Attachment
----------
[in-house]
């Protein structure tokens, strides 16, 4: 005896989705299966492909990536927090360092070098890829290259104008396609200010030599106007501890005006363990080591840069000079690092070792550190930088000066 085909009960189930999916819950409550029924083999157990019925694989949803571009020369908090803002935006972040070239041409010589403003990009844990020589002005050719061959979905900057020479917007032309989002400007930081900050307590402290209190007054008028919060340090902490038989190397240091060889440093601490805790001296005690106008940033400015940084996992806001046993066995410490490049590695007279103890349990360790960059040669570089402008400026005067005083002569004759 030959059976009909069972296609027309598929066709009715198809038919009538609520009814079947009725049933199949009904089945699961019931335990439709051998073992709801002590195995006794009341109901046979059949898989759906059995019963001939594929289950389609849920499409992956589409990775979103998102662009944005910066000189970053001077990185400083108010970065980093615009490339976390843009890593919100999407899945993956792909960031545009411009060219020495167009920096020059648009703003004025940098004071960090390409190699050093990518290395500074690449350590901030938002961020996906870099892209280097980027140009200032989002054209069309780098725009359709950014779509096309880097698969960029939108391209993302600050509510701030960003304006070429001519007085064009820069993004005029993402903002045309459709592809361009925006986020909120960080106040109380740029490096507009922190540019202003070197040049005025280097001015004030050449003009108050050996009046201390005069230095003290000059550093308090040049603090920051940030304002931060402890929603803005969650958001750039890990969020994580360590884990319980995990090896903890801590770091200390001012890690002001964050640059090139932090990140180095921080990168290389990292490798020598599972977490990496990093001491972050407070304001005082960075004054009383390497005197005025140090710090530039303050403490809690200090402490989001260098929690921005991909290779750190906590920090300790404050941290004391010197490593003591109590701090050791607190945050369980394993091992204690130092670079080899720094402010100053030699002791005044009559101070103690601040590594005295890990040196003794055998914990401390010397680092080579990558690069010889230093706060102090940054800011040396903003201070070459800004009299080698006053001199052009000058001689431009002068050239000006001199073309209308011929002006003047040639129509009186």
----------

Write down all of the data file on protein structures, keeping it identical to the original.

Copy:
[in-house]
């Protein structure tokens, strides 16, 4: 005896989705299966492909990536927090360092070098890829290259104008396609200010030599106007501890005006363990080591840069000079690092070792550190930088000066 085909009960189930999916819950409550029924083999157990019925694989949803571009020369908090803002935006972040070239041409010589403003990009844990020589002005050719061959979905900057020479917007032309989002400007930081900050307590402290209190007054008028919060340090902490038989190397240091060889440093601490805790001296005690106008940033400015940084996992806001046993066995410490490049590695007279103890349990360790960059040669570089402008400026005067005083002569004759 030959059976009909069972296609027309598929066709009715198809038919009538609520009814079947009725049933199949009904089945699961019931335990439709051998073992709801002590195995006794009341109901046979059949898989759906059995019963001939594929289950389609849920499409992956589409990775979103998102662009944005910066000189970053001077990185400083108010970065980093615009490339976390843009890593919100999407899945993956792909960031545009411009060219020495167009920096020059648009703003004025940098004071960090390409190699050093990518290395500074690449350590901030938002961020996906870099892209280097980027140009200032989002054209069309780098725009359709950014779509096309880097698969960029939108391209993302600050509510701030960003304006070429001519007085064009820069993004005029993402903002045309459709592809361009925006986020909120960080106040109380740029490096507009922190540019202003070197040049005025280097001015004030050449003009108050050996009046201390005069230095003290000059550093308090040049603090920051940030304002931060402890929603803005969650958001750039890990969020994580360590884990319980995990090896903890801590770091200390001012890690002001964050640059090139932090990140180095921080990168290389990292490798020598599972977490990496990093001491972050407070304001005082960075004054009383390497005197005025140090710090530039303050403490809690200090402490989001260098929690921005991909290779750190906590920090300790404050941290004391010197490593003591109590701090050791607190945050369980394993091992204690130092670079080899720094402010100053030699002791005044009559101070103690601040590594005295890990040196003794055998914990401390010397680092080579990558690069010889230093706060102090940054800011040396903003201070070459800004009299080698006053001199052009000058001689431009002068050239000006001199073309209308011929002006003047040639129509009186």